Jamba Juice and the Foam Cup
March 15, 2013
Purchase the full report on (Case study # 1-429-298) – published 02/2013, 20 pages.
Developed under the supervision of Andrew Hoffman by graduate students Wesley Allred (Erb ’14), Heather Croteau, Fareed Hussain, Melisa Ongun and Sheena VanLeuven (Erb ’15)
Description: Environmental issues increasingly influence many aspects of business including strategy, public relations, and supply chain operations. This case looks at how Jamba Juice, a publicly traded smoothie company, will respond to public outcry about its environmental footprint. Jamba Juice CEO James White must determine how to respond to an online petition started by a young California girl who collected over 100,000 signatures asking Jamba Juice to phase out its use of polystyrene foam cups, which she believes to be harmful to the environment. Jamba Juice must consider how phasing out foam cups would impact its core business, brand, and product delivery as well as if it would attract or deter new customers and how it might affect shareholder value. This case also challenges students to examine what makes one product more environmentally benign or harmful than another and how businesses should weigh this information in altering the way they do business amidst significant public scrutiny.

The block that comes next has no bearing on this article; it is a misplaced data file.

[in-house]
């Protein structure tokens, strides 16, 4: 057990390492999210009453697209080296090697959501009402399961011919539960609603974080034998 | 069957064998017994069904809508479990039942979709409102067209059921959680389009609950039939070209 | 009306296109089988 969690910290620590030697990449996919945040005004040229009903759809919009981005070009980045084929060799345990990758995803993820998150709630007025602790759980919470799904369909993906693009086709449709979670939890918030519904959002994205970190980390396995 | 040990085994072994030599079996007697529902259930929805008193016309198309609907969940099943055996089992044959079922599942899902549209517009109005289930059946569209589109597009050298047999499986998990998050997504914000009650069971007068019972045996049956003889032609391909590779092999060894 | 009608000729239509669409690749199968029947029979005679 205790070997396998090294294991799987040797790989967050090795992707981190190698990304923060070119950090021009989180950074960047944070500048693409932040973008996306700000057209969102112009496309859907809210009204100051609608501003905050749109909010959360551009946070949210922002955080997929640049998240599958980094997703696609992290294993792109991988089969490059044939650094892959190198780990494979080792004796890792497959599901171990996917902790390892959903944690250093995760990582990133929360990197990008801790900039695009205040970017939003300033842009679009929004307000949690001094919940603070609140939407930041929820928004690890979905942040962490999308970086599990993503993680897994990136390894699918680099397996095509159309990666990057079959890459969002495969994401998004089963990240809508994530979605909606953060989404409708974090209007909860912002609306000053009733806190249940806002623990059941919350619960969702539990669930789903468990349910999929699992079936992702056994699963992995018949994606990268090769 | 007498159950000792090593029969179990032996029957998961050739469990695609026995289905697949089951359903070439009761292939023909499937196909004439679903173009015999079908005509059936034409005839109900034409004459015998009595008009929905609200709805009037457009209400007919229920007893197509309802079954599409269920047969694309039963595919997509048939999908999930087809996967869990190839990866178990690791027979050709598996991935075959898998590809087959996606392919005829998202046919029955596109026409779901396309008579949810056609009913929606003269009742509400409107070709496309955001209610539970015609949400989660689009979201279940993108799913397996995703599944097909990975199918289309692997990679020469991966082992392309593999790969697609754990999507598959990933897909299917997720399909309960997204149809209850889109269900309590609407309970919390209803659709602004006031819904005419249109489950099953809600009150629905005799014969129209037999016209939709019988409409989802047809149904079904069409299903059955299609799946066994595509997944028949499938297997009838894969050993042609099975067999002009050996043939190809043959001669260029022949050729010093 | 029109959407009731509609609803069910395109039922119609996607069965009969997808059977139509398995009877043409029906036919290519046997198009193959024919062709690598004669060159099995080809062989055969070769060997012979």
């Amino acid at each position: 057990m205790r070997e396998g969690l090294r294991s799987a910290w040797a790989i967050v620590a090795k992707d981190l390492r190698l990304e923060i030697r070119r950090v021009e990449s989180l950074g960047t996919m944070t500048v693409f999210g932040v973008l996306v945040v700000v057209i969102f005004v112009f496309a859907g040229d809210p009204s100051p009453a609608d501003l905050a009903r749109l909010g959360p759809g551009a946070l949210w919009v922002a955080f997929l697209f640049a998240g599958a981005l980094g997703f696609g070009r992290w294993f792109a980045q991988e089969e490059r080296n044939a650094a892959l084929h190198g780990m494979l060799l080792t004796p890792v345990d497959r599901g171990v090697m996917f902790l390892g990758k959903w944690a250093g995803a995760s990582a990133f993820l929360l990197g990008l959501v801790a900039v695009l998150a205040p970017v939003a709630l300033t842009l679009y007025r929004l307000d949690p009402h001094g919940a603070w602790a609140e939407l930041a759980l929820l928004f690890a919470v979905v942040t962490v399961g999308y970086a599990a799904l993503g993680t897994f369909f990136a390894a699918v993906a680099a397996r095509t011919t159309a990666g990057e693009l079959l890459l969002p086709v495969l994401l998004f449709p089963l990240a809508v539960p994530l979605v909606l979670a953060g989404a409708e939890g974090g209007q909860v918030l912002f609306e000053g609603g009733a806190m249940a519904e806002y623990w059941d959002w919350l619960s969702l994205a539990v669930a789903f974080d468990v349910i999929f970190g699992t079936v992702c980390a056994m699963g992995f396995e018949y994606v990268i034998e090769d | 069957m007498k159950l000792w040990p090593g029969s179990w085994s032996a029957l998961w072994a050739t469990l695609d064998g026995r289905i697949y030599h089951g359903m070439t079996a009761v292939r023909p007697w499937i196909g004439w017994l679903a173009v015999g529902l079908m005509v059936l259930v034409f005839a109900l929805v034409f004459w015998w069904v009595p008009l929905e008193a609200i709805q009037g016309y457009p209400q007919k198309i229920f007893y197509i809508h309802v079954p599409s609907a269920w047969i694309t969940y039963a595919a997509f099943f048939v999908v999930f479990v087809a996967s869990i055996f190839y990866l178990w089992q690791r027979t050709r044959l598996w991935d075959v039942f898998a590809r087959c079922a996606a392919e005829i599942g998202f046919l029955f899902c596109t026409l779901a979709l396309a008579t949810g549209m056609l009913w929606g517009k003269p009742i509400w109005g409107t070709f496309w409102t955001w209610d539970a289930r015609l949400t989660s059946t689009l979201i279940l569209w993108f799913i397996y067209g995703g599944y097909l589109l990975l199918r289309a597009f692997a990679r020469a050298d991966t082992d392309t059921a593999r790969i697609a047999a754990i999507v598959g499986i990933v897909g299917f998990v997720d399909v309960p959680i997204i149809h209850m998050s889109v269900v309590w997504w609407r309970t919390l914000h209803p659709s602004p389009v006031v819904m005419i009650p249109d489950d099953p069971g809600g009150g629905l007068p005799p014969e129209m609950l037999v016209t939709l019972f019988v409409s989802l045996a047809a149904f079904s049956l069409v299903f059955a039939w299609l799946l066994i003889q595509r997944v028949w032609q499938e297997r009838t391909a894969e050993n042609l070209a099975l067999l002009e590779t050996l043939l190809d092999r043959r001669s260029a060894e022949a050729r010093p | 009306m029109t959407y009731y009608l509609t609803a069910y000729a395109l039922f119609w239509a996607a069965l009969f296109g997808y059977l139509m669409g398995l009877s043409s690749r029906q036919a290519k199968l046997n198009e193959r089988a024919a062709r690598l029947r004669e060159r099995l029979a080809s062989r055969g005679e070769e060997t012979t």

Teaching Points: After analyzing and discussing this case, students should be able to:
- Describe the impact of public pressure on a company’s actions
- Discuss what some of the costs and benefits (financial or otherwise) might be of a switch from polystyrene to cup alternatives (e.g., paper cups, reusable plastic cups, etc.)
- Articulate whether this is an isolated case or an issue that is likely to spread to other companies that use polystyrene products
- Compare concerns about the environment versus product performance
- Recognize how public perception of the environmental impacts of a product affects a product’s marketability
- Discuss a company’s obligation to do the “right thing” with regard to the environment as well as what the “right thing” is and whether it is always clear for a company